Treasury Secretary Steven Mnuchin has been quietly urging U.S. chipmakers and other suppliers to Huawei to obtain licenses to resume sales to Huawei despite its blacklist status, according to a report.
U.S. President Donald Trump agreed on June 29 after meeting with China’s President Xi Jinping in Japan that U.S. companies could receive exemptions to the blacklist when national security wouldn’t be put in jeopardy. Huawei was placed on a U.S. Commerce Department entity list in May as a blacklisted firm based on concerns about security.
The Wall Street Journal reported Wednesday that Mnuchin was urging companies to seek licenses, based on unnamed people familiar with the situation. But the publication updated the story to say a Treasury Department spokeswoman disputed that account.
“At no point has the Secretary ‘urged’ any company to take any action with regard to Huawei,” Treasury spokeswoman Monica Crowley told the Journal.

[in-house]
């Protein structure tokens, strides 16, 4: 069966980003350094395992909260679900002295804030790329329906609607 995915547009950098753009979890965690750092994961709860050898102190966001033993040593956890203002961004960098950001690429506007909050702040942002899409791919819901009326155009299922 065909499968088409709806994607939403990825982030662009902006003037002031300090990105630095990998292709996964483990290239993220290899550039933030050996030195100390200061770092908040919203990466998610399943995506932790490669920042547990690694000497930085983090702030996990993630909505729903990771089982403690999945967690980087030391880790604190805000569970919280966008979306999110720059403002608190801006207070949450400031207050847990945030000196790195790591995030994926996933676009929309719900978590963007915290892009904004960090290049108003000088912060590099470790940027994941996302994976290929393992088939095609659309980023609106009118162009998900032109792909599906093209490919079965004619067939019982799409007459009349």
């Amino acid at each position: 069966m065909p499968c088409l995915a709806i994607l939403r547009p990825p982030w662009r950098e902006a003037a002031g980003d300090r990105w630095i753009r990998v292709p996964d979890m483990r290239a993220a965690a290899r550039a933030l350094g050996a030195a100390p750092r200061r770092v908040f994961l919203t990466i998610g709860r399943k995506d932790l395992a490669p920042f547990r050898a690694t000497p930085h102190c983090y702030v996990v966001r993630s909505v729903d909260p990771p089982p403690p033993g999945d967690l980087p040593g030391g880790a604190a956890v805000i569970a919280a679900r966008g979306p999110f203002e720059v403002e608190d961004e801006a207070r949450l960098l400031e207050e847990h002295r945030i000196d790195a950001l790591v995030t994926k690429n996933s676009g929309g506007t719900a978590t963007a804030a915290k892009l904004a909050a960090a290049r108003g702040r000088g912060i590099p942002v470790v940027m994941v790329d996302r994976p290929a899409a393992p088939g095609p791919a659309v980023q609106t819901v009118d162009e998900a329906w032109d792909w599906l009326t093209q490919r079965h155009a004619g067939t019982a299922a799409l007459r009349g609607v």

U.S. chipmakers have been especially frustrated by the restrictions on sales to Huawei, one of the worlds’ largest makers of servers, smartphones and other computer gear. Officials for several component and chip producers expressed hopes for some relief before President Trump relaxed the ban in late June, but wouldn’t comment on the record, based on interviews with FierceElectronics.
After the meeting between President Trump and President Xi, one U.S. industry executive told the Journal that it still wasn’t clear how the administration will determine what is a threat to national security. “It’s clear as mud,” the executive reportedly said.
Commerce Secretary Wilbur Ross reiterated the views of President Trump at a conference on Tuesday, saying that his department would issues licenses to U.S. firms to sell to Huawei “where there is no threat to U.S. national security.” But he also sounded careful, adding that there will be a presumption to deny applications for licenses to do business with Huawei. He added that he doesn’t plan to remove Huawei from the entity listing.
Many U.S. companies are waiting for more clarity on the Huawei situation and for resumption of trade talks between the U.S. and China. Chipmakers globally are facing a five-month downturn in chip revenues and a forecast of an 18% drop in chipmaking equipment sales.